Love it when the husband comes home with a huge vintage saucer pot from my favourite purveyor of fabulous things @theoldboathouse_warehouse. It’s almost a metre wide and is from the Dinmore Pottery here in Ipswich. The pottery and brickworks were established in 1884 and finally closed their doors in the 70s. (I’m fuzzy on this and can’t find any actual date. I know that my brother bought one of the old kilns in the early 80s to dismantle and used the bricks to lay floors in his/a friend’s house.) The pottery is known for it’s distinctive brown glaze often with tiny black flecks. During the 60s and 70s it made retrolicious garden pots that are starting to have a bit of a renaissance on the local garden/design scene.
After we lugged it down into the garden, filled it with soil and planted it up with agaves and succulents here’s how it looked.
Old cane (rattan) furniture is my kryptonite. I love to take an unloved (and hopefully unpainted) piece and bring it back to life. I found this Art Deco era chair at @thevintageadvantage1 or rather my husband did.
It’s amazing what a good wash, lots of light sanding, some gluing, replacing broken binding cane and a coat or two of shellac can do for a piece. Look at it now!
I know the easy way to give this chair a new lease of life would have been just to paint it and skip most of the tedious prep work and I have been guilty of doing that in years past but the challenge for me now is to restore pieces back towards what they originally looked like. The whole job took me about a month of off and on work every few days.
The second piece I’ve worked on took far less time. I brouught this old chest back to life in a weekend. As much as I love Mission Brown paint (and believe me I do love all sorts of brown) I wanted to strip it back and oil it to show the wood grain. The hinges, lock and nails on this thing are all handmade and the piece has some age but I don’t know its history. I slapped on some citrus paint stripper, scraped it back, washed it off and oiled and buffed it up with Danish oil.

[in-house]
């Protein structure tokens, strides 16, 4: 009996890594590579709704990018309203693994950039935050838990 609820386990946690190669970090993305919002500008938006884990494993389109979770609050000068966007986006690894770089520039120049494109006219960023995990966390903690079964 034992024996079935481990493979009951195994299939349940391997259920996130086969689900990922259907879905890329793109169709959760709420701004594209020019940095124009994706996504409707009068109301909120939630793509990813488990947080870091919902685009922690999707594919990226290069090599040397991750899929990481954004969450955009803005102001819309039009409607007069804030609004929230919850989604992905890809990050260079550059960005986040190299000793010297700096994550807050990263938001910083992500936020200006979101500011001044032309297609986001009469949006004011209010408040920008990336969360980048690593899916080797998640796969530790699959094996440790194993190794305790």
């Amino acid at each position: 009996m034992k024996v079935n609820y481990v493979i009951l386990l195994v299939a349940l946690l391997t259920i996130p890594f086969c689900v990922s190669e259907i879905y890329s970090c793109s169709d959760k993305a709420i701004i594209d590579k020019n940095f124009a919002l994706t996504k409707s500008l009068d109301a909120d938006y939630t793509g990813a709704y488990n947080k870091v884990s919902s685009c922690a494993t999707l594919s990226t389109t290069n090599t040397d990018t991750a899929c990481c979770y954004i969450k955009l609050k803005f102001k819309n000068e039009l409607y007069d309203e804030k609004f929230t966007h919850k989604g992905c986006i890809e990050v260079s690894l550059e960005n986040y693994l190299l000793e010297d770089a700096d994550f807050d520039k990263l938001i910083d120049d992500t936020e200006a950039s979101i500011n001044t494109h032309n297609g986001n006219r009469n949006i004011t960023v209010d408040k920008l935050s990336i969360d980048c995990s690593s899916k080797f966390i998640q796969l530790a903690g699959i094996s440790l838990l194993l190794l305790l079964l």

I love the end result. Warm and tactile and full of history just like I like my old furniture. Can’t wait to get my hands on more pieces to work on.
It’s been months since I posted on this page. I know I have been crazy busy but honestly that’s no excuse. I promise to be better. I really do. Here are a few photos from around the house where things haven’t changed much. There are big plans afoot for starting to paint the exterior and install a new kitchen. I had hoped to stretch my renovation budget to include a new bathroom but serious rising damp issues have come up and money to install a drainage system must be found instead. More on my plans soon.
I sent my beni ourain out to be cleaned (Rug Wash at Richlands – cannot reccommend them enough!) and it was only when I took these pictures did I realise that the rug wasn’t centred in the room. How did I not notice that there is a chair and a side table floating out on the tiles all on their lonesome? Needless to say that I got down on my hands and knees and dragged that bloody heavy rug back into the right position after I took these snaps. I feel so much better now.
I love my beni ourain rug. So soft. So thick. Bitch to keep clean. I send it out almost every year to be washed and in between it gets a regular shampoo. The reason why it gets so dirty so quickly? Four legs and a fur coat by the name of Mickey the wonder dog. It’s his favourite spot to curl up. Oh well the price we pay for pretty things.
P.S. Also love my vintage Tanderra chairs. Thick leather seats, chunky timber pole legs and aluminium struts. By Brisbane furniture designer Robert Dunlop in the mid-70s.